How long should the water be kept on in order to meet these criteria? It depends on the system applying it and the water pressure. The best way to measure your water output is with the use of a rain gauge. For example, to apply an inch of water using an impact sprinkler in a full circular pattern often takes four hours or more.

How often should you water? A soaking every two to four weeks is normally sufficient. When in doubt, probe the soil using a screw driver or metal rod. When the soil is dry, reapply water according to the above recommendations.

Remember to disconnect the hose from the outside faucet and drain.

by Dennis Patton, horticulture agent, Johnson County K-State Research and Extension

Lineage Logistics Facility at New Century AirCenter

Some questions have been raised about the planned Lineage Logistics cold storage facility at the New Century AirCenter Industrial Park. It will be a warehouse where frozen foods are received, stored and then distributed; it will not manufacture or process any chemicals. The facility will use anhydrous ammonia only as a refrigerant in a closed loop system inside the facility to maintain the necessary level of cold temperatures. Anhydrous ammonia is commonly used as a refrigerant in similar facilities that store or process food and beverage products. It also is widely used in agriculture for growing farm crops. See FAQs for more information on this site.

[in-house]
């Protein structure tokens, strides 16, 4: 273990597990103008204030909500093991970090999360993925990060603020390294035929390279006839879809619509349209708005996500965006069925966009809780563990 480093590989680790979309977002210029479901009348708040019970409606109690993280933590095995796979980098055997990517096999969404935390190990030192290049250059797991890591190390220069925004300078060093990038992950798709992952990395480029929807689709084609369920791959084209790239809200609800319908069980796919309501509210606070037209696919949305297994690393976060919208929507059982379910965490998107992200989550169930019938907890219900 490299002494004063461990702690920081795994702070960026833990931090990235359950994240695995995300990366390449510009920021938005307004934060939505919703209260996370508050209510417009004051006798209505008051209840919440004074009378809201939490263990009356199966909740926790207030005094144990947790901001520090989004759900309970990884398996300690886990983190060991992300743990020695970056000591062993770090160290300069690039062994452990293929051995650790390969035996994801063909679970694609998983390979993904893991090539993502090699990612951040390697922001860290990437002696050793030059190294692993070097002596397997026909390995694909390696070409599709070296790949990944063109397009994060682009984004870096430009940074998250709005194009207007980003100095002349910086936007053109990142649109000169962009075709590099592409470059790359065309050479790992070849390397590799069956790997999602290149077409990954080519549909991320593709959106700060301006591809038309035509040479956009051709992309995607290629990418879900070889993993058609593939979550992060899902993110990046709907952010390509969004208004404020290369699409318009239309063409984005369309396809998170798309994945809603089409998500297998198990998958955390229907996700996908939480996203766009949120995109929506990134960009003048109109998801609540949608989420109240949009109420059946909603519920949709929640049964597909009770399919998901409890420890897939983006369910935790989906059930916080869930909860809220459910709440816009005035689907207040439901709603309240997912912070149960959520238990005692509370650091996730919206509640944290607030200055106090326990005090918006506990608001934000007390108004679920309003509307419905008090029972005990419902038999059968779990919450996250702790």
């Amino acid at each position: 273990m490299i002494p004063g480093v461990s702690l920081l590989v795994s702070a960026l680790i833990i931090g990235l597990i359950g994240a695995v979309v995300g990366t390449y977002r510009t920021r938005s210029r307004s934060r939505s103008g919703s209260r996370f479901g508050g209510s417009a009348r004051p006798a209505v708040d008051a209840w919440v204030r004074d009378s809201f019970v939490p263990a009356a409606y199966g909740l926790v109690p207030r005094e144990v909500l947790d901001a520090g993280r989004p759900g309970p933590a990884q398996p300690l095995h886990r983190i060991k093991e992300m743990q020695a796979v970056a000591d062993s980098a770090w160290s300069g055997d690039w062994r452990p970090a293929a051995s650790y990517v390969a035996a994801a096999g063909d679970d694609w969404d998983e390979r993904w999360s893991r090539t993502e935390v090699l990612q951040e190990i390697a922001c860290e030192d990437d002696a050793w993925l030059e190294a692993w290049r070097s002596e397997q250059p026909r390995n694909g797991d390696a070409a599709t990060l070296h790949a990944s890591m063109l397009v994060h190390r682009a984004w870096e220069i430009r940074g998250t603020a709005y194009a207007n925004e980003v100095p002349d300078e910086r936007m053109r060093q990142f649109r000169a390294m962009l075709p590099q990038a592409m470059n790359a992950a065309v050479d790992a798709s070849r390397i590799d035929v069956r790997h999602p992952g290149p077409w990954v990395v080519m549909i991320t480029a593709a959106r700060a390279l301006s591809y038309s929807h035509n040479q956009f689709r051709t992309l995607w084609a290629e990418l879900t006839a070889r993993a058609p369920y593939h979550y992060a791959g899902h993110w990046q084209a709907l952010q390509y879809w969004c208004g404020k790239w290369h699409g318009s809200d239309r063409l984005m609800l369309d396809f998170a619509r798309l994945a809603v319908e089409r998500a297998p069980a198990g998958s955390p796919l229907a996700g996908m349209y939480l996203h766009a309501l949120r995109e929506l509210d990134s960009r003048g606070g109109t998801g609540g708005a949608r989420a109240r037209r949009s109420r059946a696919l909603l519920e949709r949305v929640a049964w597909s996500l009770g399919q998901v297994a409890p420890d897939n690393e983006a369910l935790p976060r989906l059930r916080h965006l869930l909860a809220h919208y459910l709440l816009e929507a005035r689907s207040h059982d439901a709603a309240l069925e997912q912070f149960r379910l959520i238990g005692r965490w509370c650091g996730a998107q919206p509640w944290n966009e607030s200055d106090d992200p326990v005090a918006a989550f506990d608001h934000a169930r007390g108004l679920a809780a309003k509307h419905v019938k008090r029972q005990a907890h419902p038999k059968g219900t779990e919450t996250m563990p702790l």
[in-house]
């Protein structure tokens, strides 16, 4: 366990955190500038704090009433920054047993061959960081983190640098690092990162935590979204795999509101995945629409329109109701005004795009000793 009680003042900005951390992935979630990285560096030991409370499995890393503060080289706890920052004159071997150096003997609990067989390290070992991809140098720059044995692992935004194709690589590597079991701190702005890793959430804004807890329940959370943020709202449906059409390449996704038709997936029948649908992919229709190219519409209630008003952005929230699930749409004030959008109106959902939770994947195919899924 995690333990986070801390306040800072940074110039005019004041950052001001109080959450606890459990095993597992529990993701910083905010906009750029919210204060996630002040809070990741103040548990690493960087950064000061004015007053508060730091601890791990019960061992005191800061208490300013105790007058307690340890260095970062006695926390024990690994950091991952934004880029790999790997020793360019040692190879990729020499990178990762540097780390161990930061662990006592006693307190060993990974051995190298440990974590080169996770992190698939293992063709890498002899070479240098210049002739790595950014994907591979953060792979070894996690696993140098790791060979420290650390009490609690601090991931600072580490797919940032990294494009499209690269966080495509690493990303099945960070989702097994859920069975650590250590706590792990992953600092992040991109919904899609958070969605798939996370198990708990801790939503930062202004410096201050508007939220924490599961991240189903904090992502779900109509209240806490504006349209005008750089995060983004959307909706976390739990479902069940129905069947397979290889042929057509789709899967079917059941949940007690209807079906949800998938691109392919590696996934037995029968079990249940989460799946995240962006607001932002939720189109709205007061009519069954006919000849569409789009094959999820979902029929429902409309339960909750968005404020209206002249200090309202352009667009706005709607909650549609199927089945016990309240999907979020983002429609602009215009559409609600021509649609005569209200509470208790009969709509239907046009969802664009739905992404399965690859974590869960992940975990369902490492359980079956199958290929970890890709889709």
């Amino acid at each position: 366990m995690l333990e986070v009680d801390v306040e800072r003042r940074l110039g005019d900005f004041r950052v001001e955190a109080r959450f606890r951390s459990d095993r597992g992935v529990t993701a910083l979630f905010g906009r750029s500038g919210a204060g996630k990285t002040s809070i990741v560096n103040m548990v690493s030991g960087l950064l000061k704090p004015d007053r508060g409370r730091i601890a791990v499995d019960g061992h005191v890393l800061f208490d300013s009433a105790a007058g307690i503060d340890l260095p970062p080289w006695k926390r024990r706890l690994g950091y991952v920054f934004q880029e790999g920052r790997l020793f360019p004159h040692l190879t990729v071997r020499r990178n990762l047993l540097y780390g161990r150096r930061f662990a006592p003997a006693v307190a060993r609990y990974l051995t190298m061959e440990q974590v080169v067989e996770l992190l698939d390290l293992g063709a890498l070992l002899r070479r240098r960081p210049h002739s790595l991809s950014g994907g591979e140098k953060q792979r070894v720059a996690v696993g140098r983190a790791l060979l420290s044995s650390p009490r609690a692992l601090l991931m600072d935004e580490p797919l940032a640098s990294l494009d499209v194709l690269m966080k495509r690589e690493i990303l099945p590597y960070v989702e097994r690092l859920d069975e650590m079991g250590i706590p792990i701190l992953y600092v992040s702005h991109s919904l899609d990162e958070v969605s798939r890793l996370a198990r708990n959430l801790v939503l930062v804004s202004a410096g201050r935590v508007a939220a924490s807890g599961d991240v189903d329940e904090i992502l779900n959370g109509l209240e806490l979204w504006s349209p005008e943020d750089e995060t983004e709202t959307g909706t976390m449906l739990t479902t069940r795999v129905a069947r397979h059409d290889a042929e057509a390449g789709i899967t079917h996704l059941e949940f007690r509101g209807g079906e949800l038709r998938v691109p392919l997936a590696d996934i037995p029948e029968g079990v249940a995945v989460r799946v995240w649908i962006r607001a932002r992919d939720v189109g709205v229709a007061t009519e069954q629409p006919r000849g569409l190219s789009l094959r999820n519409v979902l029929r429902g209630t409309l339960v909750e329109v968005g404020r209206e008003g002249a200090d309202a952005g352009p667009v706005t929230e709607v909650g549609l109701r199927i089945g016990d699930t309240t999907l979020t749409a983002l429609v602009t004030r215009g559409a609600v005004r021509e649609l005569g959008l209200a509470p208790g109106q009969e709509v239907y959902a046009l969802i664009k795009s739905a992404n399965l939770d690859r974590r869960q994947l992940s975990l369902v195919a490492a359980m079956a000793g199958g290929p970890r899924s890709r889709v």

‘Hot’ tips for summer lawn care

Summer arrived on June 21. As weather patterns change day-to-day, Johnson County Research and Extension offers steps to help your lawn survive an onslaught of summer heat.

Mow high

First, check your mowing height. Cool season grasses such as bluegrass and tall fescue should be mowed high during warm periods. The recommendation is no lower than 3 inches. Mowing high decreases heat and drought stress by increasing the natural defense mechanism. Longer leaf blades provide a shading of the soil helping to reduce the soil temperature and moisture loss. These conditions favor root growth which is vital for increased summer tolerances.

Mowing higher reduces the amount of water used by the plant, and the grass stays green longer. In fact, if you do not believe this is beneficial, do your own test. Mow a strip at 2 inches and another area at 3 inches. Wait for the first signs of stress to appear and see which wilts first. You will be amazed how this works and it is so easy.

Keep the mower blade sharp

In addition to the proper mowing height, make sure the blade is sharp. A dull blade rips the grass blade resulting in increased moisture loss and excess browning to the grass leaf. A dull cut often leaves the grass with a whitish appearance to the lawn. Sharpen or replace the lawn mower blade on a regular basis as a part of regular overall turf and mower maintenance.